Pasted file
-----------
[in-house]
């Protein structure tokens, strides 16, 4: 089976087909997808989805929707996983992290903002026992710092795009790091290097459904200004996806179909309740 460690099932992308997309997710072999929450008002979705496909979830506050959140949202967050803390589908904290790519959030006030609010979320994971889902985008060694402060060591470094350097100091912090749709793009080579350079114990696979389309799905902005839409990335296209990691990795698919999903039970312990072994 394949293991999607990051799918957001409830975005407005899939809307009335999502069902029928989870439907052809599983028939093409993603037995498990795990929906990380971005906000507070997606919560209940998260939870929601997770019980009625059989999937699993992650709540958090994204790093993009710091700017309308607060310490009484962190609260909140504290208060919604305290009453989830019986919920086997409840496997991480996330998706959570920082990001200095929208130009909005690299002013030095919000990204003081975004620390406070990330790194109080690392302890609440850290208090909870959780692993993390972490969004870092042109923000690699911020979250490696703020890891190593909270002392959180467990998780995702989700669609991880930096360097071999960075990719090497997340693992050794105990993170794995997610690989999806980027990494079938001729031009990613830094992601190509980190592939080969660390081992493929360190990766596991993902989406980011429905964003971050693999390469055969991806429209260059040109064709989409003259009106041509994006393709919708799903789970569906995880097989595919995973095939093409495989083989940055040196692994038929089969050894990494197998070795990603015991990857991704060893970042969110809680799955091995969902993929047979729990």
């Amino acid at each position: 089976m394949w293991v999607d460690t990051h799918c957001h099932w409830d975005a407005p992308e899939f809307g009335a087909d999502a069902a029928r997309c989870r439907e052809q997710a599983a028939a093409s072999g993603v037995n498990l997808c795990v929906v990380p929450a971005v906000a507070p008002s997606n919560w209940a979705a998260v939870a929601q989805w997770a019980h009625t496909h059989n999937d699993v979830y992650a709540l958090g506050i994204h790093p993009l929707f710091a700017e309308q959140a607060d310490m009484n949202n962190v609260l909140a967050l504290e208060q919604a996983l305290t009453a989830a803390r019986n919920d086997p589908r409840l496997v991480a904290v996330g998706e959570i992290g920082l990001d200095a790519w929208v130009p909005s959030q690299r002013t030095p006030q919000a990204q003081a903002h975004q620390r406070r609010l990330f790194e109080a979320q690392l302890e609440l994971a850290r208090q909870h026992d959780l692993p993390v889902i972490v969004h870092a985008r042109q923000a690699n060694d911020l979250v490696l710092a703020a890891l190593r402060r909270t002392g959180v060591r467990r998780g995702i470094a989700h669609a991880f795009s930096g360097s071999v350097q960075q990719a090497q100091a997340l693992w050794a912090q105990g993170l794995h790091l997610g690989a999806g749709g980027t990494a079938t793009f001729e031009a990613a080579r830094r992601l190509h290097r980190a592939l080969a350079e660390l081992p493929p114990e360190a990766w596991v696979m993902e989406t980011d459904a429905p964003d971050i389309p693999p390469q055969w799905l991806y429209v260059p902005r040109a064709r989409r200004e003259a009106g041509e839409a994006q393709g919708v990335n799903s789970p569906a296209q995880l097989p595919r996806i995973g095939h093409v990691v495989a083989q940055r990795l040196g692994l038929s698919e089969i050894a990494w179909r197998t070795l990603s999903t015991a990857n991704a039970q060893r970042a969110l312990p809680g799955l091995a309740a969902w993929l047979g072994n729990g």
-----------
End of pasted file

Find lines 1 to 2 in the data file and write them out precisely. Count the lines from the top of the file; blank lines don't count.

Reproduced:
[in-house]
């Protein structure tokens, strides 16, 4: 089976087909997808989805929707996983992290903002026992710092795009790091290097459904200004996806179909309740 460690099932992308997309997710072999929450008002979705496909979830506050959140949202967050803390589908904290790519959030006030609010979320994971889902985008060694402060060591470094350097100091912090749709793009080579350079114990696979389309799905902005839409990335296209990691990795698919999903039970312990072994 394949293991999607990051799918957001409830975005407005899939809307009335999502069902029928989870439907052809599983028939093409993603037995498990795990929906990380971005906000507070997606919560209940998260939870929601997770019980009625059989999937699993992650709540958090994204790093993009710091700017309308607060310490009484962190609260909140504290208060919604305290009453989830019986919920086997409840496997991480996330998706959570920082990001200095929208130009909005690299002013030095919000990204003081975004620390406070990330790194109080690392302890609440850290208090909870959780692993993390972490969004870092042109923000690699911020979250490696703020890891190593909270002392959180467990998780995702989700669609991880930096360097071999960075990719090497997340693992050794105990993170794995997610690989999806980027990494079938001729031009990613830094992601190509980190592939080969660390081992493929360190990766596991993902989406980011429905964003971050693999390469055969991806429209260059040109064709989409003259009106041509994006393709919708799903789970569906995880097989595919995973095939093409495989083989940055040196692994038929089969050894990494197998070795990603015991990857991704060893970042969110809680799955091995969902993929047979729990």